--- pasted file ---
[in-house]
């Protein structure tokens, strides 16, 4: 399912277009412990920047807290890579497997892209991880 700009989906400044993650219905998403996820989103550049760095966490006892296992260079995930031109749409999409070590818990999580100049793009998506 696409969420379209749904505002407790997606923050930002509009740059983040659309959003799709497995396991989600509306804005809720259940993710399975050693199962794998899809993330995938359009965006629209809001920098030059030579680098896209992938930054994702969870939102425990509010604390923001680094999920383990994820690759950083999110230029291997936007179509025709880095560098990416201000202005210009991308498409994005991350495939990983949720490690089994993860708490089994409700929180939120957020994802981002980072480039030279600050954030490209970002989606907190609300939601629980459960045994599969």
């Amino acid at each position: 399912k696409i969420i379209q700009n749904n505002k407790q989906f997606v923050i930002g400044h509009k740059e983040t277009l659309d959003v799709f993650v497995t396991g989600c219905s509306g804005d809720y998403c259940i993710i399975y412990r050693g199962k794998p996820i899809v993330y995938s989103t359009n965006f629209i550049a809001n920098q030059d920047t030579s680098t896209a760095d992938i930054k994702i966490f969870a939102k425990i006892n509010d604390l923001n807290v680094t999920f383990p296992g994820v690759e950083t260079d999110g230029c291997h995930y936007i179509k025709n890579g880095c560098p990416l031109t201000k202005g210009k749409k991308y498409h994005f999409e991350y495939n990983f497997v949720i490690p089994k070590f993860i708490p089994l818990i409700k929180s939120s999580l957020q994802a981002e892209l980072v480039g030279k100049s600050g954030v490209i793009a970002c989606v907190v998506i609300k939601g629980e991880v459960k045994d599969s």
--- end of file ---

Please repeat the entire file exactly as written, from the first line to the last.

[in-house]
């Protein structure tokens, strides 16, 4: 399912277009412990920047807290890579497997892209991880 700009989906400044993650219905998403996820989103550049760095966490006892296992260079995930031109749409999409070590818990999580100049793009998506 696409969420379209749904505002407790997606923050930002509009740059983040659309959003799709497995396991989600509306804005809720259940993710399975050693199962794998899809993330995938359009965006629209809001920098030059030579680098896209992938930054994702969870939102425990509010604390923001680094999920383990994820690759950083999110230029291997936007179509025709880095560098990416201000202005210009991308498409994005991350495939990983949720490690089994993860708490089994409700929180939120957020994802981002980072480039030279600050954030490209970002989606907190609300939601629980459960045994599969």
């Amino acid at each position: 399912k696409i969420i379209q700009n749904n505002k407790q989906f997606v923050i930002g400044h509009k740059e983040t277009l659309d959003v799709f993650v497995t396991g989600c219905s509306g804005d809720y998403c259940i993710i399975y412990r050693g199962k794998p996820i899809v993330y995938s989103t359009n965006f629209i550049a809001n920098q030059d920047t030579s680098t896209a760095d992938i930054k994702i966490f969870a939102k425990i006892n509010d604390l923001n807290v680094t999920f383990p296992g994820v690759e950083t260079d999110g230029c291997h995930y936007i179509k025709n890579g880095c560098p990416l031109t201000k202005g210009k749409k991308y498409h994005f999409e991350y495939n990983f497997v949720i490690p089994k070590f993860i708490p089994l818990i409700k929180s939120s999580l957020q994802a981002e892209l980072v480039g030279k100049s600050g954030v490209i793009a970002c989606v907190v998506i609300k939601g629980e991880v459960k045994d599969s």